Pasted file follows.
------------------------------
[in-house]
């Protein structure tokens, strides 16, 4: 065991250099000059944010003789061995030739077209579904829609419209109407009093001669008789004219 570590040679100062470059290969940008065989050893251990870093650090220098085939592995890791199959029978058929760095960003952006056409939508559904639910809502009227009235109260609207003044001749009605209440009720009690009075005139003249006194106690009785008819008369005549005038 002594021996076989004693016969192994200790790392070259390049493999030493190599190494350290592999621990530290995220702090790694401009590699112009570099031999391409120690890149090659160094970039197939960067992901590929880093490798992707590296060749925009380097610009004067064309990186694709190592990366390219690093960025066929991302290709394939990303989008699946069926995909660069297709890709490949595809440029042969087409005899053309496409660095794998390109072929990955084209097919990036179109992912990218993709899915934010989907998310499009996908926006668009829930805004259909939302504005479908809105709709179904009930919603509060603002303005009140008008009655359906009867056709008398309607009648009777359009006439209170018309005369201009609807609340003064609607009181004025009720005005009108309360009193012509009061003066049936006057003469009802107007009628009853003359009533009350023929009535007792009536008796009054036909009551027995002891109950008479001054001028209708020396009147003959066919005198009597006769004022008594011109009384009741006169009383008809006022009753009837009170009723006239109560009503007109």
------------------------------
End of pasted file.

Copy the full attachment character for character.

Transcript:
[in-house]
């Protein structure tokens, strides 16, 4: 065991250099000059944010003789061995030739077209579904829609419209109407009093001669008789004219 570590040679100062470059290969940008065989050893251990870093650090220098085939592995890791199959029978058929760095960003952006056409939508559904639910809502009227009235109260609207003044001749009605209440009720009690009075005139003249006194106690009785008819008369005549005038 002594021996076989004693016969192994200790790392070259390049493999030493190599190494350290592999621990530290995220702090790694401009590699112009570099031999391409120690890149090659160094970039197939960067992901590929880093490798992707590296060749925009380097610009004067064309990186694709190592990366390219690093960025066929991302290709394939990303989008699946069926995909660069297709890709490949595809440029042969087409005899053309496409660095794998390109072929990955084209097919990036179109992912990218993709899915934010989907998310499009996908926006668009829930805004259909939302504005479908809105709709179904009930919603509060603002303005009140008008009655359906009867056709008398309607009648009777359009006439209170018309005369201009609807609340003064609607009181004025009720005005009108309360009193012509009061003066049936006057003469009802107007009628009853003359009533009350023929009535007792009536008796009054036909009551027995002891109950008479001054001028209708020396009147003959066919005198009597006769004022008594011109009384009741006169009383008809006022009753009837009170009723006239109560009503007109």